The Most Important Thing About SEO Has Nothing To Do With SEO

Ask a bunch of SEO professionals what’s the most important thing about SEO and you’ll probably hear things like “keyword research” or “link building” or “site structure.” All of these things are important, but all of these things put together don’t even come close to the most important thing about SEO: Business strategy.

What?

Yup… business strategy is the most important thing about SEO… or any facet of marketing, for that matter.

Why?

Give me a minute and I’ll explain…

What Is Business Strategy?

“Strategy” is probably the most overused word in all of business. It gets attached to all sorts of things in order to increase the perceived importance of whatever it is that’s being discussed. Social media… (yawn). Social media strategy… now THAT’S important! Let me get out my wallet!

All kidding aside, the one place where the word “strategy” will never be out of place is when it is used to describe questions and answers about the most fundamental aspects of your business:

  • What business are we in?
  • Who are our customers?
  • Who are our competitors?
  • Why do people buy (and not buy) from us?

There is nothing (and I do mean nothing) more important to your business than knowing the answers to these questions, with as much detail as possible. With appropriate answers to these questions, you can align your business so that everyone is “rowing in the same direction” so to speak. Without appropriate answers to these questions, there will likely be internal misalignment that creates confusion and waste… and just so I have your complete attention… when I say “waste” I mean wasted money.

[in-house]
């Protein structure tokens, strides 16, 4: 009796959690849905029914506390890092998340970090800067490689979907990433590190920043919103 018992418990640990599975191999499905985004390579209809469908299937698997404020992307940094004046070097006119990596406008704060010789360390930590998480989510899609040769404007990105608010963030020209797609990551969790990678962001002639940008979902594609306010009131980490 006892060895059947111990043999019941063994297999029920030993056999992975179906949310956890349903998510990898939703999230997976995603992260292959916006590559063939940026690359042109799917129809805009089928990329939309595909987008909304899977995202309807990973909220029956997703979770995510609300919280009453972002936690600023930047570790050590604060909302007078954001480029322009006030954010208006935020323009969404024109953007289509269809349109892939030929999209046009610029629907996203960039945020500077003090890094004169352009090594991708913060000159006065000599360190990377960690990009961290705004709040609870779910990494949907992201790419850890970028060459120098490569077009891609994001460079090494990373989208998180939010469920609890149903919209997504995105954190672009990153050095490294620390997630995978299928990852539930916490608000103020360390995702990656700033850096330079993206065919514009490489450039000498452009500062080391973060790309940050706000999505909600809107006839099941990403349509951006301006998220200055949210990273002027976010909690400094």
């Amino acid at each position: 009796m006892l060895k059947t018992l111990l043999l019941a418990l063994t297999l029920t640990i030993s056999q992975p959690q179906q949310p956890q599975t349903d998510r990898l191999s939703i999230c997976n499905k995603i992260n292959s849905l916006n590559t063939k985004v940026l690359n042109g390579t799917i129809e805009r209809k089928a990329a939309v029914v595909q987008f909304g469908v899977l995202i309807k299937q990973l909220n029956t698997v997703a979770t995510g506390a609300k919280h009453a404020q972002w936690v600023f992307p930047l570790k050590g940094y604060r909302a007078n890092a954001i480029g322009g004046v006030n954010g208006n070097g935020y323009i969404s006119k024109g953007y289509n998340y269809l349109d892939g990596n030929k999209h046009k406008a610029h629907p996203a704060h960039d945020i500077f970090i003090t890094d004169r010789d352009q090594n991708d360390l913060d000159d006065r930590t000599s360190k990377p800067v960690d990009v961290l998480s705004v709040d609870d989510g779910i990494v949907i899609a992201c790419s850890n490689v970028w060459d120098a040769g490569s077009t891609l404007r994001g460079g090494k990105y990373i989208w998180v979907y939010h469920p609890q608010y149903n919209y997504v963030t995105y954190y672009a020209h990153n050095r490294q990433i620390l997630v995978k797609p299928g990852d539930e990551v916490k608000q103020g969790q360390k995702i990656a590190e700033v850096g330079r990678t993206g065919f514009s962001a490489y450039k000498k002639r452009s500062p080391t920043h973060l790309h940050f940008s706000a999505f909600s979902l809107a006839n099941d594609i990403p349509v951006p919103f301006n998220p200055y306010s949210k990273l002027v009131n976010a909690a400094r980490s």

This might sound like a bunch of bull**** at the moment, but let me give you a couple of examples and I think you’ll start to see the light.

Willy’s Windows

Willy’s Windows makes high-end and custom replacement windows for single family homes. They have two different sets of customers. First are the contractors, who resell the windows via their local businesses in the mid-western portion of the US. Second are the “end users,” or the customers of the contractors, who typically pay for both the windows themselves (resold by a contractor) and the services of the contractor to install them. Both sets of customers must be satisfied for Willy’s Windows to be successful.

Willy’s Windows competes with Pat’s Portholes and Cal’s Casements for the midwestern US market. Both companies are bigger than Willy’s and have more resources to spend on marketing. Pat’s Portholes is the low-cost provider, offering bargain basement prices on the most basic replacement windows available. Cal’s Casements sits somewhere in the middle, with a “best bang for your buck” approach. Cal’s windows are more attractive and last longer than Pat’s at a slightly higher price. Neither competitor, however, offers the quality of Willy’s Windows, offers custom options, or charges prices as high as Willy’s does.

The contractors who partner with Willy’s to resell and install windows are “white glove” level contractors. They’re higher priced than other contractors, but have reputations for doing top notch work that lasts a lifetime. Similarly, end users (the homeowners) of Willy’s products are households with $200,000 plus per year in income who have both the desire and the resources to install top of the line products in their homes.